Govt puts plan to cut GST on certain categories of automobiles on hold

The automobile industry's demand for lowering of Goods and Services Tax or GST levied on certain categories of their products is not likely to find favour with the government in the near future.


The automobile industry’s demand for lowering of Goods and Services Tax or GST levied on certain categories of their products is not likely to find favour with the government in the near future.

Top finance ministry sources said that with the sales of vehicles across the spectrum picking up, the proposal to look into a possible rate cut has been put on hold.

The healthy uptick in production and sales has reduced the urgency in the government to set into motion a cut in the GST rate charged on automobiles. The other big reason for the recalibration is the absence of vehicle inventory with manufacturers as they are transiting from Euro IV to Euro VI emission norms.

After the easing of the Covid-19 restrictions, the Indian automobile industry has registered a growth of 14.7% in June this year. The total domestic sales rose to 12,96,807 units as per the latest SIAM (Society of Indian Automobile Manufacturers) report. This is in comparison to 11,30,744 units sold in June 2020.

While a rise of 4.03 per cent was witnessed in domestic two-wheeler sales, domestic passenger vehicle sales rose by 119.31 per cent to 2,31,633 units in June 2021 from 1,05,617 units in the same month last year

At the same time, the total vehicle production jumped by 54.73 per cent to 16,93,639 units in June 2021 from 10,94,554 units in June 2020, vehicle export shot up by 81.70 per cent to 4,47,319 units in June 2021 from 2,46,190 units in June 2020.

An indication about the rethink had come from Revenue Secretary Tarun Bajaj on Wednesday when he did not commit to a rate cut while stating that the government is open to discussing rate revision.

At a conference organised by SIAM on Wednesday, he had said “I would be very happy to engage with you to see what we can do even on GST tax rates, what is the tinkering we can do to see to it that certain (vehicle) segments get the encouragement they deserve.”

Currently, all automobiles excluding electric vehicles and ambulances attract 18 and 28 per cent GST. Over and above this, a 1 to 22% cess is levied.

The next level of taxation on automobiles comes at the state level as they charge a road tax.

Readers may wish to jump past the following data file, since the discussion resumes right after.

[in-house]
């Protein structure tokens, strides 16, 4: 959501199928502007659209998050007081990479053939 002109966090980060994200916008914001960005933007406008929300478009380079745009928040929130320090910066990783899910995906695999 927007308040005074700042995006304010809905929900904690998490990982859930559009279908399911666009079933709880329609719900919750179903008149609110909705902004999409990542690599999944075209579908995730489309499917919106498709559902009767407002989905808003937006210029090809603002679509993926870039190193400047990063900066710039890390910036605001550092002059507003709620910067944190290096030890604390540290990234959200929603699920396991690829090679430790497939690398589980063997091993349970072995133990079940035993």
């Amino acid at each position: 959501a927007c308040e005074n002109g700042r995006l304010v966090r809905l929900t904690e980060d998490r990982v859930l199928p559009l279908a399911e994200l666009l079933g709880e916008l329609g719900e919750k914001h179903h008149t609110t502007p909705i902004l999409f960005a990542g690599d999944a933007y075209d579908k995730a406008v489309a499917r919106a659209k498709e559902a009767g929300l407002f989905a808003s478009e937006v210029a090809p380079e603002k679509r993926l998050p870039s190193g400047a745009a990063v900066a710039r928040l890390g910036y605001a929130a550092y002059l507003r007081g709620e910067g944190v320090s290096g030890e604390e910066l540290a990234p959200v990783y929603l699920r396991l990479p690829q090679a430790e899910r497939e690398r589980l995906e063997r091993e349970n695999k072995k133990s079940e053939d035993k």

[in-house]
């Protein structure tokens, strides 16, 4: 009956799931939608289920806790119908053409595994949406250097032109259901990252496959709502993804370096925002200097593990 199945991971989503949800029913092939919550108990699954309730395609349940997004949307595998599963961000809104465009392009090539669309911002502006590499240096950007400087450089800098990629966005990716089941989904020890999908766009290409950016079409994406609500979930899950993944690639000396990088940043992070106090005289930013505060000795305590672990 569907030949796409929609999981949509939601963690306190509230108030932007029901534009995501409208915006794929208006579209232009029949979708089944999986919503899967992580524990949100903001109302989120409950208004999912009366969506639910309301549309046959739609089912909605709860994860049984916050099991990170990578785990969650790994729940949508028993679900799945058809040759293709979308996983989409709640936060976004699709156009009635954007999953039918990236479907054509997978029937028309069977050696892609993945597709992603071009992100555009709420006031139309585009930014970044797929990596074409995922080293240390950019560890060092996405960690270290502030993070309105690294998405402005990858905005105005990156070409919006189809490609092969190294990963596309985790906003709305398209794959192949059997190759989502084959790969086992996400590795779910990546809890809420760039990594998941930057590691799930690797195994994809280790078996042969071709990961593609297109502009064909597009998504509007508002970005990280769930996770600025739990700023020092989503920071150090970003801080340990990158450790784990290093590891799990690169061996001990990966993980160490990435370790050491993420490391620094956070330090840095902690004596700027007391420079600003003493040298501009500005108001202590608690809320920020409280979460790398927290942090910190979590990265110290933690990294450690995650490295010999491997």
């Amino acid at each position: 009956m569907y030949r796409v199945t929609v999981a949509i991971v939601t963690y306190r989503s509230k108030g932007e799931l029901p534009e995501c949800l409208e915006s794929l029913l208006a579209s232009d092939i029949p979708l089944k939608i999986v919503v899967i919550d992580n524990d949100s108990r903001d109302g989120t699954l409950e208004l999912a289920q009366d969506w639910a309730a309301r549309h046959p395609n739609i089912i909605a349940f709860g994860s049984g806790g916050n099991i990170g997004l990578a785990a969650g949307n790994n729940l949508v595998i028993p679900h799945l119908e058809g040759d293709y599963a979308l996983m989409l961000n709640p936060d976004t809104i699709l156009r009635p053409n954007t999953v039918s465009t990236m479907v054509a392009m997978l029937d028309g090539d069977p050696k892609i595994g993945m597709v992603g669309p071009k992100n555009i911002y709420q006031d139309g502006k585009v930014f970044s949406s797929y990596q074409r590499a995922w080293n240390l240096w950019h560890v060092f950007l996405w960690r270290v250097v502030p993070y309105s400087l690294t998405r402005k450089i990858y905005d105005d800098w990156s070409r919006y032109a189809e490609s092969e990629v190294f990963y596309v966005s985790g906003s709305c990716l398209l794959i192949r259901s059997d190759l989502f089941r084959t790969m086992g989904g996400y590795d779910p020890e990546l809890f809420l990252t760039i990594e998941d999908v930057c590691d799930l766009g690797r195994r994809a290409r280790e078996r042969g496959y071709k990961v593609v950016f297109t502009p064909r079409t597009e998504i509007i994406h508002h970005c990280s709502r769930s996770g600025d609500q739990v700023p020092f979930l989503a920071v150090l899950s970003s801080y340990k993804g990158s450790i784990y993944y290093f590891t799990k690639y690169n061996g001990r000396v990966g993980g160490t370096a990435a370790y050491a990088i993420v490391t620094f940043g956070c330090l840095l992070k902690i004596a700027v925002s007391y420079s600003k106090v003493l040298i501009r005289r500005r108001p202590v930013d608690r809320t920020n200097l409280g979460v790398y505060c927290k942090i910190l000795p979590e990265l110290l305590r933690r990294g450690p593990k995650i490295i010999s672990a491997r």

The GST burden on electric vehicles and ambulances is lighter. Till September 30, the GST levied on ambulances is 12% and for electric vehicles, it’s 5 per cent.

Exactly a year ago, in September last, with automobile sales hit by the first wave of Covid-19 and stringent lockdowns, at the 60th annual conclave of the Society of Indian Automobile Manufacturers (Siam), Union Cabinet ministers including Nitin Gadkari, Piyush Goyal and Prakash Javadekar had listed out a series of possible measures such as a scrappage incentive scheme and reduction in the GST rate to help the revival of the auto sector.

The then Union Minister of Heavy Industries and Public Enterprises had said, “The demand push has to be done immediately. The GST Council will have to take into account the revenue impact and other factors. I hope you get some good news very soon.”

The ministers had indicated that the GST Council would consider the industry demand of 10 per cent GST cut across categories of vehicles.

Finance Minister Nirmala Sitharaman at a meeting organised by the industry chamber on lowering of levy on automobiles had commented, “This category was neither a luxury nor a sin good and hence could be considered”.

However, the GST Council is yet to take up the matter in its last two meetings.

Meanwhile, at the SIAM event on Wednesday, Chairman, Maruti Suzuki India RC Bhargava, said, “I don’t think the car industry would revive either with internal combustion engines or with the CNG, biofuels or EVs unless we address the question of affordability of cars for the customer.”

He had added that factors like high tax, increased costs to meet new emission and safety norms are making them unaffordable for consumers.

At the SIAM event, manufacturers had highlighted that 2-wheelers which are the most basic model of transportation are taxed at the highest tax slab of 28 per cent which is equivalent to the tax attracted by luxury products.

The SIAM contends that the Indian automobile industry provides direct and indirect employment to 3 crore people. The industry is also worried over the prevailing high fuel prices. A senior auto manufacturing unit official said, “In 18 state capitals in the country, petrol is selling at over ?100. The rising fuel prices combined with high taxes on automobiles are keeping demand suppressed.”


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